The Norm And Single Sex Sports

804 WordsMar 11, 20164 Pages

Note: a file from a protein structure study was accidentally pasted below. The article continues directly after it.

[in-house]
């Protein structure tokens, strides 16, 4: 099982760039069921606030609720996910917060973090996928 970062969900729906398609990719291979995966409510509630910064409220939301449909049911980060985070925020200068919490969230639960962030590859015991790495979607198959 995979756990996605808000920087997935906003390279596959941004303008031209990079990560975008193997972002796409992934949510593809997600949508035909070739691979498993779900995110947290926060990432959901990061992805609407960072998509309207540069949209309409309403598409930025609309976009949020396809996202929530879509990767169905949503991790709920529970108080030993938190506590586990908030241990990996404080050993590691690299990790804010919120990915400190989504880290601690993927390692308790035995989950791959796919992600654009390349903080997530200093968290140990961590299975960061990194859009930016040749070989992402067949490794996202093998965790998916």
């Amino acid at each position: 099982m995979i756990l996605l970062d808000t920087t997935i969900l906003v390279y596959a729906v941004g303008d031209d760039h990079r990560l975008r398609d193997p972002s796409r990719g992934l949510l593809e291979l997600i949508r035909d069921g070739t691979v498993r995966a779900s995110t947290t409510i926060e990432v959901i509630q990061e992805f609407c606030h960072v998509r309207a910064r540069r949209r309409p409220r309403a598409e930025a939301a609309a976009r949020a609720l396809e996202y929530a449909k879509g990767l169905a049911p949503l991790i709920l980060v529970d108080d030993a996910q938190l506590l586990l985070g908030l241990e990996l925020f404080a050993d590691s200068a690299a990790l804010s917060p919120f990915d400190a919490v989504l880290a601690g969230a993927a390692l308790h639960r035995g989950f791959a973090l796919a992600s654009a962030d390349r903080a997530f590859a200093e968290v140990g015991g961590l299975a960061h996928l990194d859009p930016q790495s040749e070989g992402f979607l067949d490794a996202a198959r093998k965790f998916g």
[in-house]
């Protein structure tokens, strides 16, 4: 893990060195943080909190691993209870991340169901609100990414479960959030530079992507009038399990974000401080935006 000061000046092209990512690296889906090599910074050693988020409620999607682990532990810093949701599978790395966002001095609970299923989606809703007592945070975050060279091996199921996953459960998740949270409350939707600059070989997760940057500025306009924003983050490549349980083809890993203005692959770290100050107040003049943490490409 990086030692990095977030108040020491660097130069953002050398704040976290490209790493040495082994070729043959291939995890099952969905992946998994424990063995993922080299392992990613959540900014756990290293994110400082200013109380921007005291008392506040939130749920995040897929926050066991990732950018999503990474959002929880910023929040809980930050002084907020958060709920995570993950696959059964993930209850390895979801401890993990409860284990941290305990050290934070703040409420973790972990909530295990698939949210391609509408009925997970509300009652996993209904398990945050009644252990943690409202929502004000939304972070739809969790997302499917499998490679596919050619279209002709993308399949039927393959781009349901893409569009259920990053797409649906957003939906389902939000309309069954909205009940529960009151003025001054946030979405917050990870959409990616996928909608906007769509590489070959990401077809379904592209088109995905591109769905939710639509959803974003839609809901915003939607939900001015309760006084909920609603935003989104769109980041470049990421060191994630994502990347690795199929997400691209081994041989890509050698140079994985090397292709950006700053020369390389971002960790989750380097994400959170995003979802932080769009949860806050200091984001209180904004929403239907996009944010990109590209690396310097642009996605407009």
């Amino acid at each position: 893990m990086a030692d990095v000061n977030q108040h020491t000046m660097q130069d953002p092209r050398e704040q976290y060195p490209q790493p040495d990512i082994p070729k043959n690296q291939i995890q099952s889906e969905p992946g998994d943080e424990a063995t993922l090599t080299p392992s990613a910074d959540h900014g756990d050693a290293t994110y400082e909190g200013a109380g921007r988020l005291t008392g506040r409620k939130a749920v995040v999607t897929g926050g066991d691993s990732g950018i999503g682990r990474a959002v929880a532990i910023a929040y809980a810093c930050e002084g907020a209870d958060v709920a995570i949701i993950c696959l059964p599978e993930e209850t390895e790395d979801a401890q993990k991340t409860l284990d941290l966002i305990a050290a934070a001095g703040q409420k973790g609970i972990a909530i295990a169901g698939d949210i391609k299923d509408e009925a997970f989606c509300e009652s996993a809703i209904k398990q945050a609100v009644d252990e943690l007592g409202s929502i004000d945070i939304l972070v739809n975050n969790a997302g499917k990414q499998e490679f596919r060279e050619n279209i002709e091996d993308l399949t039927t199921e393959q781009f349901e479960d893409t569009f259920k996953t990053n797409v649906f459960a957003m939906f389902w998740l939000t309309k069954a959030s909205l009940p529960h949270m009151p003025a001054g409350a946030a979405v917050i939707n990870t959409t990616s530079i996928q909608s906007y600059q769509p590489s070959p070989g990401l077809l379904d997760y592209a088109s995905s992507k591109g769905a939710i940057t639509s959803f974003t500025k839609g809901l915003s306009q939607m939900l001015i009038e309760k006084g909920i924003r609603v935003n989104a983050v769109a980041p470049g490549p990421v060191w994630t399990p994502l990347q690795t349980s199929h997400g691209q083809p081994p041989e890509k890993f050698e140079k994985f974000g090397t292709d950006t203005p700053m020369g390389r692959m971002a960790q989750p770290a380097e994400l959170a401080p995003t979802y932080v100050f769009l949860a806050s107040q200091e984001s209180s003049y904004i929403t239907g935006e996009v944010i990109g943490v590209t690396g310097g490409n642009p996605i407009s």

Recreating the 'Norm ' in Single-sex Sports When investigating the costs and benefits of an individual competing in a sport considered non-traditional for their gender, we must first answer the question of what makes the single-sex status of these sports so important. We know that much controversy often surrounds the assimilation of a certain gender into a sport not traditionally considered their own, but we might forget to ask why this is the case to begin with. First, it is important to acknowledge that the answer to this question will most likely vary a bit between genders. For men, I believe much of the drive to keep certain sports single-sex, stems from a dominance/power struggle. Most of the "male" sports mentioned focus mainly on pure strength, and in the case of boxing, agility. The idea that a woman can excel, or even surpass her male counterpart, in a sport relying so heavily on muscular prowess, seems to me like an issue that could be fundamentally threatening. When I mention power struggle, it 's mostly in reference to a struggle for dominance, but I believe that many of the men who look down upon women who enter sports primarily relying on physical strength, may feel threatened in both respects. On the opposite end of the spectrum, much of what might drive them away from traditionally female sports, is the fact these sports are often considered too 'feminine ' to justify male participation. It 's almost as though the 'masculine ' element of a sport

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